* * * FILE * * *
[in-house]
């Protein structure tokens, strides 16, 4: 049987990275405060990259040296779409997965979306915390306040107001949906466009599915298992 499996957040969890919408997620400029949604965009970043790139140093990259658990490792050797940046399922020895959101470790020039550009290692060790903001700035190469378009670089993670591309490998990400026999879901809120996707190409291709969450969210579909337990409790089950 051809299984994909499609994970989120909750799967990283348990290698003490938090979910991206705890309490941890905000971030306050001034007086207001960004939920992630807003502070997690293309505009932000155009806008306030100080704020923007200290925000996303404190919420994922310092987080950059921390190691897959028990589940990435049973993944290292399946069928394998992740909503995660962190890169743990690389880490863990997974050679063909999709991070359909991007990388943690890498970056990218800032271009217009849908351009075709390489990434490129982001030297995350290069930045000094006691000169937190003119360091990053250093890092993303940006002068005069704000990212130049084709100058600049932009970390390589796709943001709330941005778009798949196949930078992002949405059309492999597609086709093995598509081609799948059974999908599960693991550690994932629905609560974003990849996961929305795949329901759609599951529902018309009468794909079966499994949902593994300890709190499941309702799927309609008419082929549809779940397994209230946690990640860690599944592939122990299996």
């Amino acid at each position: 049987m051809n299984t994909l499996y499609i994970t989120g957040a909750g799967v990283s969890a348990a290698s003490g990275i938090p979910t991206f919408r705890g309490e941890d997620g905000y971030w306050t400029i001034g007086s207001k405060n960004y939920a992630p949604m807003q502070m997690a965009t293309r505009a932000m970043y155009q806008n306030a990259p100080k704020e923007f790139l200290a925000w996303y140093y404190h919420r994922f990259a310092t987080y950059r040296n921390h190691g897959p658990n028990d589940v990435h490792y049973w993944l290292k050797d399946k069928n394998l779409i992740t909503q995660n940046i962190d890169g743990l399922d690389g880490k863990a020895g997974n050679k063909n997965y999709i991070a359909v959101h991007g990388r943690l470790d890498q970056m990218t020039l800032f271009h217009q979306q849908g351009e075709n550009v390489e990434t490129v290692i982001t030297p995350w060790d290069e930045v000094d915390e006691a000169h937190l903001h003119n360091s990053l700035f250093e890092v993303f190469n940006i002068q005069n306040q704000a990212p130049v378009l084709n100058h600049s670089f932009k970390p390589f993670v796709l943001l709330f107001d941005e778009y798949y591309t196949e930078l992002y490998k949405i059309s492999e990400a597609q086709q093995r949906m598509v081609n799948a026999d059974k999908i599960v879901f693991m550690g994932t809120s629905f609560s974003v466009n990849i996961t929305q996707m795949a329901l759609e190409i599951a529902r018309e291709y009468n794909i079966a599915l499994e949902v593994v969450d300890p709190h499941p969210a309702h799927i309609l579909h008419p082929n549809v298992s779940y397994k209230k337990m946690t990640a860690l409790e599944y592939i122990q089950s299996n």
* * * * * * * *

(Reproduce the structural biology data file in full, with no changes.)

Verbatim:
[in-house]
């Protein structure tokens, strides 16, 4: 049987990275405060990259040296779409997965979306915390306040107001949906466009599915298992 499996957040969890919408997620400029949604965009970043790139140093990259658990490792050797940046399922020895959101470790020039550009290692060790903001700035190469378009670089993670591309490998990400026999879901809120996707190409291709969450969210579909337990409790089950 051809299984994909499609994970989120909750799967990283348990290698003490938090979910991206705890309490941890905000971030306050001034007086207001960004939920992630807003502070997690293309505009932000155009806008306030100080704020923007200290925000996303404190919420994922310092987080950059921390190691897959028990589940990435049973993944290292399946069928394998992740909503995660962190890169743990690389880490863990997974050679063909999709991070359909991007990388943690890498970056990218800032271009217009849908351009075709390489990434490129982001030297995350290069930045000094006691000169937190003119360091990053250093890092993303940006002068005069704000990212130049084709100058600049932009970390390589796709943001709330941005778009798949196949930078992002949405059309492999597609086709093995598509081609799948059974999908599960693991550690994932629905609560974003990849996961929305795949329901759609599951529902018309009468794909079966499994949902593994300890709190499941309702799927309609008419082929549809779940397994209230946690990640860690599944592939122990299996």
């Amino acid at each position: 049987m051809n299984t994909l499996y499609i994970t989120g957040a909750g799967v990283s969890a348990a290698s003490g990275i938090p979910t991206f919408r705890g309490e941890d997620g905000y971030w306050t400029i001034g007086s207001k405060n960004y939920a992630p949604m807003q502070m997690a965009t293309r505009a932000m970043y155009q806008n306030a990259p100080k704020e923007f790139l200290a925000w996303y140093y404190h919420r994922f990259a310092t987080y950059r040296n921390h190691g897959p658990n028990d589940v990435h490792y049973w993944l290292k050797d399946k069928n394998l779409i992740t909503q995660n940046i962190d890169g743990l399922d690389g880490k863990a020895g997974n050679k063909n997965y999709i991070a359909v959101h991007g990388r943690l470790d890498q970056m990218t020039l800032f271009h217009q979306q849908g351009e075709n550009v390489e990434t490129v290692i982001t030297p995350w060790d290069e930045v000094d915390e006691a000169h937190l903001h003119n360091s990053l700035f250093e890092v993303f190469n940006i002068q005069n306040q704000a990212p130049v378009l084709n100058h600049s670089f932009k970390p390589f993670v796709l943001l709330f107001d941005e778009y798949y591309t196949e930078l992002y490998k949405i059309s492999e990400a597609q086709q093995r949906m598509v081609n799948a026999d059974k999908i599960v879901f693991m550690g994932t809120s629905f609560s974003v466009n990849i996961t929305q996707m795949a329901l759609e190409i599951a529902r018309e291709y009468n794909i079966a599915l499994e949902v593994v969450d300890p709190h499941p969210a309702h799927i309609l579909h008419p082929n549809v298992s779940y397994k209230k337990m946690t990640a860690l409790e599944y592939i122990q089950s299996n």